Sondheim fans are all too willing to honestly acknowledge the flaws of some of his shows (sometimes moreso than is actually deserved, as in the case of Follies), but many of them seem to be in denial about this one, especially as compared to his other work about artistic integrity from the same period, Merrily We Roll Along.
I’m aware the show has some rather monumental merits. Approximately three-quarters of the score ranks with the most beautiful music ever composed for the stage, in an utterly unique style that transcends traditional ideas of melody and sounds nothing like any previously existing musical idiom. Sondheim’s lyrics are the wisest and most profound of his career, sounding more like his mentor Oscar Hammerstein than he ever did anywhere else. And the elaborate onstage visual collages, based on real Georges Seurat paintings, are frequently breathtaking. But the sad truth is that, in spite of the beauty of the music and visuals, most of this show is as boring as watching paint dry.
Its defenders tend to argue that that is an inevitable consequence of the show’s concept, which is to be more essay than drama, a meditation on abstract themes rather than a linear story, and while I admit that with that concept one doesn’t expect a conventional suspenseful thrillride, the show is still much duller than it needed to be. This is mainly due to two (let’s be blunt) mistakes on the part of the authors.
The first is the excessive emphasis on the supporting characters throughout the first act. These ‘characters’ are really only there to be the people in the painting—they are, in essence, living stage props, and yet they receive a great deal of stage time and dialogue and several unnecessary songs. Their trivial subplots are completely without interest and have nothing to do with the point of the show, and even a genius composer like Sondheim can’t find interesting music for these people. “No Life” for a rival painter and his wife, clearly meant as a stealth attack on Sondheim’s own critics, comes across as weak and perfunctory, without the stinging panache of the “Who Wants To Live in New York?” scene from Merrily, and there’s a huge, 8-minute-plus ensemble number built entirely around the idea that Sunday is “The Day Off”. Granted, without these diversions the show would be much shorter, but frankly this show would have been both easier to take and more concise in its intellectual arguments as a 90-minute one-act like Assassins or Passion.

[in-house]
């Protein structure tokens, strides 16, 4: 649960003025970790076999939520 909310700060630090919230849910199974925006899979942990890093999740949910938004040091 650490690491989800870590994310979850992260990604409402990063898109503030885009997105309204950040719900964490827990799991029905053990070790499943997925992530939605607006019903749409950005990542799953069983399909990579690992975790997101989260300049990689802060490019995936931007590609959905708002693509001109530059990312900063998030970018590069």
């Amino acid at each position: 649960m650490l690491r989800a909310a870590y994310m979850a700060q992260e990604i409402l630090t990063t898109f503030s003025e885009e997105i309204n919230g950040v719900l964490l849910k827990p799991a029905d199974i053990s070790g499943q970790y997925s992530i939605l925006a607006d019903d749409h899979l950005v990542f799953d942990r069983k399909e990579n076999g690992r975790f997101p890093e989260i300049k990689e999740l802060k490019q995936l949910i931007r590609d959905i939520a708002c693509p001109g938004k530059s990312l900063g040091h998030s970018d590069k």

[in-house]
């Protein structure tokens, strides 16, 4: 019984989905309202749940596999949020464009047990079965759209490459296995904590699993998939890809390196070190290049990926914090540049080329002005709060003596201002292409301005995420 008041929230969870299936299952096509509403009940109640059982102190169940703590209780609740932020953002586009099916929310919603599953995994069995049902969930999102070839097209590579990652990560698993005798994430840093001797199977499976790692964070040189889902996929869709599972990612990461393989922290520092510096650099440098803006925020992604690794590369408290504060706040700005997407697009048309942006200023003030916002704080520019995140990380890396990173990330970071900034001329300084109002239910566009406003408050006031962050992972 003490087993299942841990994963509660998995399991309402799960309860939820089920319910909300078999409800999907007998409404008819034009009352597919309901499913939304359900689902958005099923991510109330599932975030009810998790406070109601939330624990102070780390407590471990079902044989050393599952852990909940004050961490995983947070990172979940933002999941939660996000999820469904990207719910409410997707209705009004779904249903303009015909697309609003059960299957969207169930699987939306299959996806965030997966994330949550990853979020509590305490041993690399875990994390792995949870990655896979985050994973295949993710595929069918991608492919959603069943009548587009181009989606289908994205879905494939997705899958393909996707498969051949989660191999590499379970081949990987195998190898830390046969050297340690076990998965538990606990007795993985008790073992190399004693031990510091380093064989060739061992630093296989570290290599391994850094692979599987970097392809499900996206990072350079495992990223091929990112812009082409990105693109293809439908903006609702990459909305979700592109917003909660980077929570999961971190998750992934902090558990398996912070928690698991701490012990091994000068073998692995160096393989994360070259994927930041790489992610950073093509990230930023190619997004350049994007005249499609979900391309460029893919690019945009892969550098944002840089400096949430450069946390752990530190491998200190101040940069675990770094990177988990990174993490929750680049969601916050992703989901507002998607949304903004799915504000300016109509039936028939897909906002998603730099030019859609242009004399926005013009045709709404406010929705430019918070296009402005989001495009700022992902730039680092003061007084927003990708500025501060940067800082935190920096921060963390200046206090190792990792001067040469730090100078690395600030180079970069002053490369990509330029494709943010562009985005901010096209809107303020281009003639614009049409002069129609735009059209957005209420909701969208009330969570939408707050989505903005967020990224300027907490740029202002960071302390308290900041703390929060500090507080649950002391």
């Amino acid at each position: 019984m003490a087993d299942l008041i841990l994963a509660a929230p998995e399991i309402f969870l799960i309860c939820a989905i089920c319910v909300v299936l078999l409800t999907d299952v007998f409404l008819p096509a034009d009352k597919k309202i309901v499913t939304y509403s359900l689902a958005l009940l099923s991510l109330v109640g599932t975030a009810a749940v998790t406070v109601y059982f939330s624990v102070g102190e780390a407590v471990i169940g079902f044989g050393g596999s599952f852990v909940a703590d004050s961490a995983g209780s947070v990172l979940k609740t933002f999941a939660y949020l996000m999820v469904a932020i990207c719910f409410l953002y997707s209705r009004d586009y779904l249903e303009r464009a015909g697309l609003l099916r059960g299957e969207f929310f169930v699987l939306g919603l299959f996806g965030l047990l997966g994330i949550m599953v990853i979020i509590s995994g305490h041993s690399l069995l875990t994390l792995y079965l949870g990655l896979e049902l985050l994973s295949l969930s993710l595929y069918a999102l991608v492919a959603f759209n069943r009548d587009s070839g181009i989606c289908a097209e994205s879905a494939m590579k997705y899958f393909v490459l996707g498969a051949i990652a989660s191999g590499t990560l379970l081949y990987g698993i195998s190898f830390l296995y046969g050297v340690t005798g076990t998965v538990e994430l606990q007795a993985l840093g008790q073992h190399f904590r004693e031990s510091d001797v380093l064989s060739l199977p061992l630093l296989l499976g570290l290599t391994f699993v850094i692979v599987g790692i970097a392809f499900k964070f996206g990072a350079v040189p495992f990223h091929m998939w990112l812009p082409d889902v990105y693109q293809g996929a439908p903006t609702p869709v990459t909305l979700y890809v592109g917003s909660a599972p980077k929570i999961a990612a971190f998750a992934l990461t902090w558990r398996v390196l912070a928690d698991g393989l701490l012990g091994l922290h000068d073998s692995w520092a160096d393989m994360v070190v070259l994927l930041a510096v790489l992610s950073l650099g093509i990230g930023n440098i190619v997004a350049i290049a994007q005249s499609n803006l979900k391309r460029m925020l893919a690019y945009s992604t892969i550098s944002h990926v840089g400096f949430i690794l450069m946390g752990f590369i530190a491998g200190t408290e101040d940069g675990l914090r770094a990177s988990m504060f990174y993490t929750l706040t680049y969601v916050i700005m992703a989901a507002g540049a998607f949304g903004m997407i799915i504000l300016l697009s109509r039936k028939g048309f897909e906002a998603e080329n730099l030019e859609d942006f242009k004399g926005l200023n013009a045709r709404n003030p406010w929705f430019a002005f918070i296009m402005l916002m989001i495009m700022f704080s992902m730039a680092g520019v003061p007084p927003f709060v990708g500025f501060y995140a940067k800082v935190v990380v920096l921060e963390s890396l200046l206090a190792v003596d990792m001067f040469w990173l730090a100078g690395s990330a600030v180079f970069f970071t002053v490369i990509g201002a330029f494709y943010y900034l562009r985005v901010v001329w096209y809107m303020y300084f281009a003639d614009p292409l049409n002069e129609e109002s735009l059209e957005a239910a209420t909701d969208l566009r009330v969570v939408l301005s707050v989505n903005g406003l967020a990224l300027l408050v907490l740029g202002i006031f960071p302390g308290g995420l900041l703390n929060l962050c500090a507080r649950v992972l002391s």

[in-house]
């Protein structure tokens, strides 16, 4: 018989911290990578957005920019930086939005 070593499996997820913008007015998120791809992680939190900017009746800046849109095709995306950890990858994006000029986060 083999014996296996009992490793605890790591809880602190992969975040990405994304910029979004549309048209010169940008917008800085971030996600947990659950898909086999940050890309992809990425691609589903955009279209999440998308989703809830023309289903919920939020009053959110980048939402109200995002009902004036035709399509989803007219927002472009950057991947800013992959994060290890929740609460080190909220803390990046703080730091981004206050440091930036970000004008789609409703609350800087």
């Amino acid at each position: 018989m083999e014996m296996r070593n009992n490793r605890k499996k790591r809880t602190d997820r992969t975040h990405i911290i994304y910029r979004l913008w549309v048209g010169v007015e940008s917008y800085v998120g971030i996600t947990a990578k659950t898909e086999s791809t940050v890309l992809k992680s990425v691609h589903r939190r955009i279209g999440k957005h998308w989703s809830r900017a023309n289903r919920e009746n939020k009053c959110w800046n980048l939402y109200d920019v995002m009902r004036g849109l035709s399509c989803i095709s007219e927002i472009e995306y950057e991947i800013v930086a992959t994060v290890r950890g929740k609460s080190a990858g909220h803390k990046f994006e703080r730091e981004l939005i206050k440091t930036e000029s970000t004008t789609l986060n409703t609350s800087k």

The other problem is the dialogue, which throughout the first act is written in an extremely simple and formal style, which is supposed to sound like a French translation but actually just sounds stilted. This stodgy dialogue style makes the interesting scenes less interesting than they should be and the dull scenes almost unbearable. The second act is much more consistent musically and features much more naturalistic dialogue, but the fact that virtually nothing at all happens in it in an external sense means that it too is rather dull when the music isn’t playing.
This show’s score and staging provide a pretty strong justification for its existence, but it’s still not very effective as theater, especially when compared to Merrily We Roll Along, which is often portrayed as Sunday‘s poor cousin but which, for all its problems, at least contained several elements with the potential to be conventionally entertaining (and fulfilled that potential in the current draft of the show, I might add).
We Sondheim fans have a tendency to let Sondheim off the hook for the flaws in his shows’ books on the basis that he ‘only wrote the score’, which is admittedly usually the best part of his shows, but that excuse doesn’t really hold water for a composer like Sondheim—given how much he has to do with the creative conception of his shows and how closely his scores are integrated into his collaborators’ books, he’s presumably got a fair amount of control over the book material himself.
The truth is that Sondheim, as consistently near-perfect as he is as a composer and lyricist, is kind of hit-or-miss as a theatrical dramatist, which, to be fair, is only what you’d expect of an experimenter of his courage and audacity; after all, part of the definition of experiments is that they often fail, and when you play a high-risk game, you can’t reasonably expect to win every time. And while I don’t generally feel much impulse to watch this show in the theater, or even to rewatch the video version made of the original production, I’m certainly not sorry he took on this experiment…if nothing else, it gave us one of the best theater scores of all time, and say what you will, there’s certainly no other show like it.